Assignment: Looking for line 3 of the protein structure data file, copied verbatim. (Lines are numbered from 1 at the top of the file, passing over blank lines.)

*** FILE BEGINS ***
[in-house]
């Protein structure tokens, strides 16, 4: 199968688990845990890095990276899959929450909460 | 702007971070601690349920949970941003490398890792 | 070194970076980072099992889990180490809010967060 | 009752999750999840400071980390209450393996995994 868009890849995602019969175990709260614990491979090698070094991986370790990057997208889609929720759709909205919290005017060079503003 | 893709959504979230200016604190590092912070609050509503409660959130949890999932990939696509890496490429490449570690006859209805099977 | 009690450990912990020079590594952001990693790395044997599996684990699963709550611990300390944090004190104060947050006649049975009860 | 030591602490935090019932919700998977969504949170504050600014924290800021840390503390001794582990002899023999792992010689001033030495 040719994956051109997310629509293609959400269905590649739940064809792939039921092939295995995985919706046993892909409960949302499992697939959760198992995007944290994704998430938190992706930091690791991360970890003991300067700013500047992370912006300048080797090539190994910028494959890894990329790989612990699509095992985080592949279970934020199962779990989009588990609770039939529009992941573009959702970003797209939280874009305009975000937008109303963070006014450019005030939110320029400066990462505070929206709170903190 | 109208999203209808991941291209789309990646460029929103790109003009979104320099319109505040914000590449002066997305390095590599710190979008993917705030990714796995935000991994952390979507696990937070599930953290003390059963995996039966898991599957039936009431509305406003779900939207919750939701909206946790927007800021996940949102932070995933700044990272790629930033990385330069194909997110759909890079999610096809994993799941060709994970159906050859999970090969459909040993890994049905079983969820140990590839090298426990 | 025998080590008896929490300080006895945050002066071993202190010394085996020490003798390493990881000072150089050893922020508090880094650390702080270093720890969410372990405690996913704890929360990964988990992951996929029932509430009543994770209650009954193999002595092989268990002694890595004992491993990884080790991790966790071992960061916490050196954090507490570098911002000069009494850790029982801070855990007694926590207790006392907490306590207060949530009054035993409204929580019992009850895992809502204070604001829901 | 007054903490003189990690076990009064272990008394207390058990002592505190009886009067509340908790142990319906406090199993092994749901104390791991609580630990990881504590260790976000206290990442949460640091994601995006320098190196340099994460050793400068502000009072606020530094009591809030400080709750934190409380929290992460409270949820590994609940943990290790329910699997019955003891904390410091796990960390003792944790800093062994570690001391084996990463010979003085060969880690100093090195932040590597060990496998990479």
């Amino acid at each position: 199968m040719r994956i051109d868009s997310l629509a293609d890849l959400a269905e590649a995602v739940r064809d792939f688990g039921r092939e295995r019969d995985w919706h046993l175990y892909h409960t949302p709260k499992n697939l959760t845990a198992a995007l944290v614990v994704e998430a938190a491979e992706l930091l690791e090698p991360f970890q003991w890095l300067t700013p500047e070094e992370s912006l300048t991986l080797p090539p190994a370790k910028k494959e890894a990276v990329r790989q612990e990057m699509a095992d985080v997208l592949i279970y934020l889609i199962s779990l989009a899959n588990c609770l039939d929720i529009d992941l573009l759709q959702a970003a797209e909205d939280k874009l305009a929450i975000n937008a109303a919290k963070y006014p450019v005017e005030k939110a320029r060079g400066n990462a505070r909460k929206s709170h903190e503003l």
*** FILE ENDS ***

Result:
């Amino acid at each position: 199968m040719r994956i051109d868009s997310l629509a293609d890849l959400a269905e590649a995602v739940r064809d792939f688990g039921r092939e295995r019969d995985w919706h046993l175990y892909h409960t949302p709260k499992n697939l959760t845990a198992a995007l944290v614990v994704e998430a938190a491979e992706l930091l690791e090698p991360f970890q003991w890095l300067t700013p500047e070094e992370s912006l300048t991986l080797p090539p190994a370790k910028k494959e890894a990276v990329r790989q612990e990057m699509a095992d985080v997208l592949i279970y934020l889609i199962s779990l989009a899959n588990c609770l039939d929720i529009d992941l573009l759709q959702a970003a797209e909205d939280k874009l305009a929450i975000n937008a109303a919290k963070y006014p450019v005017e005030k939110a320029r060079g400066n990462a505070r909460k929206s709170h903190e503003l």